“Cuisine is inextricably linked to a destination in terms of its cultural heritage, political, social, and economic identity. As such, cuisine plays an important role in establishing a destination’s overall tourism image. It is an important marker of cultural distinctiveness and is as idiosyncratic as music, dance, art, and other forms of expression and is therefore considered to be an important dimension of a destination’s perceived image”
It is said you can eat more varieties of cuisines in India than entire Europe! We call India a multi-faceted country because of the variety of colours symbolizing cultural differences, food, festivals, languages, outfits and so on. The delicious Indian recipes as rich and diverse as it’s civilization have been passed on through generations purely by word of mouth. The range varies from region to region, right from the taste, colour, texture to the appearance. Each little corner of the country has a specialty of its own.
Being so diverse geographically, each region has its own cuisine and style of preparation. The Mughlai cuisine of North differs sharply from the preparations of the Chettinad South. The Wazwan style of Kashmir differ strongly from Bengal’s Macher Jhol, Rajasthan’s Dal Bati, Uttar Pradesh’s Kebabs, Punjab’s Sarson Ka Saag and Makki di Roti ,Goa’s Pork Vindaloo and Hyderabad’s Biryani are but a few examples of the diversity of Indian cuisine.
Indian food is beyond curries and kebabs and it is time to discover these elements as a potential to draw the coveted inbound travellers. Not just inbound, Indian food and its history is an educational experience even for the domestic travellers. Gourmet tourism is a new niche that the Indian tourism industry needs to focus on.
Indian cuisine has contributed to shaping the history of international relations; the spice trade between India and Europe is often cited by historians as the primary catalyst for Europe’s Age of Discovery. Spices were bought from India and traded around Europe and Asia. It has also influenced other cuisines across the world, especially those from Southeast Asia, the British Isles and the Caribbean.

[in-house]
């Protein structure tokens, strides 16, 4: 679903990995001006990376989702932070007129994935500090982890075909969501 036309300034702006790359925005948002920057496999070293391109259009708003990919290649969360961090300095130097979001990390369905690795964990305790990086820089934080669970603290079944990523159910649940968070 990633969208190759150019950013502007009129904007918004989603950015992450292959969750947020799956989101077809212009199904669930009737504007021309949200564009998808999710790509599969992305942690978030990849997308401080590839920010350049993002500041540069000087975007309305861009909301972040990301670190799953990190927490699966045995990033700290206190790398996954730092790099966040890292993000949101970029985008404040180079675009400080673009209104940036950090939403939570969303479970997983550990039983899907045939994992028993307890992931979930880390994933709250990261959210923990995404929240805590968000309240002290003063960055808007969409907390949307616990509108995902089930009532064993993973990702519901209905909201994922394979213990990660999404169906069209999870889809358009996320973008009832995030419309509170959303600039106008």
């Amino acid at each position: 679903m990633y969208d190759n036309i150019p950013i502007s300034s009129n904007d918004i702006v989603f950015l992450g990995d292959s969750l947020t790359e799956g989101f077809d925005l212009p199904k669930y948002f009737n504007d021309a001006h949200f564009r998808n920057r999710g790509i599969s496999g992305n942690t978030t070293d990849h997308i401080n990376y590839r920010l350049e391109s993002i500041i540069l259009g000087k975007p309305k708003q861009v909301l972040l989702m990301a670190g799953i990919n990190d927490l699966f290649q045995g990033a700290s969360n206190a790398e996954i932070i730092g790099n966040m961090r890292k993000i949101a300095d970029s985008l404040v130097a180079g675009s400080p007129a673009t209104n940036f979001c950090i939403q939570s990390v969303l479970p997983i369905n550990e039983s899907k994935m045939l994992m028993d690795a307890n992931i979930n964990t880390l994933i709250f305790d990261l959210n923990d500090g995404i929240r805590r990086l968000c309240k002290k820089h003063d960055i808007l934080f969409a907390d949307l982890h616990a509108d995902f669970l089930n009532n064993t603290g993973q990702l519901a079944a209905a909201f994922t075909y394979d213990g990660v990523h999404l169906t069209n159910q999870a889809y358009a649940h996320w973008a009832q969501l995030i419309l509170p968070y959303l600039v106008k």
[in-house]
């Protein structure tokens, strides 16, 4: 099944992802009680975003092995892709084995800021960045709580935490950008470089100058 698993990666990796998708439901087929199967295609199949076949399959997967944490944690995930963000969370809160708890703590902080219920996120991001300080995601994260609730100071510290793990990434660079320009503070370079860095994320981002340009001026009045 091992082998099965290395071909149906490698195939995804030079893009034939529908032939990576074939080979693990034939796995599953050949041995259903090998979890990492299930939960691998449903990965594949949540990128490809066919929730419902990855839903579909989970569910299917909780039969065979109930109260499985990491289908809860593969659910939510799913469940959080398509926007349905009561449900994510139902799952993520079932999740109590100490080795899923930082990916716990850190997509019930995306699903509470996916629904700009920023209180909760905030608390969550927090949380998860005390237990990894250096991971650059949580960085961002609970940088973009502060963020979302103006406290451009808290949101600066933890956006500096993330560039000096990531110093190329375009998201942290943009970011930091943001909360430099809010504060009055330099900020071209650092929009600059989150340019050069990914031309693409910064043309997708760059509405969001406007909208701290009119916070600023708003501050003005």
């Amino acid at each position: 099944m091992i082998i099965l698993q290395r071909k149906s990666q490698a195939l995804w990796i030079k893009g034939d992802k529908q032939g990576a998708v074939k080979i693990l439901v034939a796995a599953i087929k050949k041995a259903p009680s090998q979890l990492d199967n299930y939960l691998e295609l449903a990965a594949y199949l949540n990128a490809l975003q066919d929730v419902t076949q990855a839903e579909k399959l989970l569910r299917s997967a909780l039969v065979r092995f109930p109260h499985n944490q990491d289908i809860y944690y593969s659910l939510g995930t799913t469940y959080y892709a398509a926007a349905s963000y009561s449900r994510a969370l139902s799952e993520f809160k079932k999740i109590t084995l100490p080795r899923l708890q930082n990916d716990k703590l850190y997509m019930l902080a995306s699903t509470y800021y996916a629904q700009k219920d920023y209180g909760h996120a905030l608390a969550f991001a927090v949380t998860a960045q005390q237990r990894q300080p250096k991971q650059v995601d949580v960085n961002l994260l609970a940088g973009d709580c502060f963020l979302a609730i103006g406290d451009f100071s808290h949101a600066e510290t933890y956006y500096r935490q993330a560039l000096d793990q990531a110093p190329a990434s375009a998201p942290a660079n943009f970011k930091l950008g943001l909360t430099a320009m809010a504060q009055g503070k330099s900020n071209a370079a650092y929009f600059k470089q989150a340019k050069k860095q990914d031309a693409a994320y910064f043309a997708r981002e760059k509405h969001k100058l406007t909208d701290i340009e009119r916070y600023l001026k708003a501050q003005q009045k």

Indian restaurants abroad are flourishing and not to forget the ‘curry’ is the most commonly cooked dish in Britain. The length and breadth of this vast nation has strewn across her a rich network of cuisines that is easily a cause for envy to the world. But the question is, have we harnessed its true potential? Gastronomy tourism, gourmet tourism or food tourism, whatever one might choose to call it, offers a plethora of opportunities waiting to be tapped.
In the international arena, tourism and food have been paired extremely well. Countries like France, Italy and Spain are fore runners, and others are close in the pursuit. The famed French art de vivre includes gastronomy as a major element. France is also the only country whose cuisine is listed as part of the UNESCO World Heritage for its intangible cultural heritage. In the eastern hemisphere, there are the south east Asian nations of Thailand, Malaysia and Singapore welcoming tourists to savour some authentic local and some mix bag of cuisines. Australia on other hand has become a force to be reckoned with when it comes to experiencing some quality contemporary cuisine
Food industry is always in search of novelty and the geographic map of Indian food offer, exactly that. It can be divided into various regions and then into states, communities and even households. There are at least 39 different cuisines in India which are unique. In Karnataka alone, there are around five indigenous styles.
Immersing oneself in the food and cuisines of India is intrinsic to experiencing the culture and learning about it… Interested…? Contact ….Road2Travel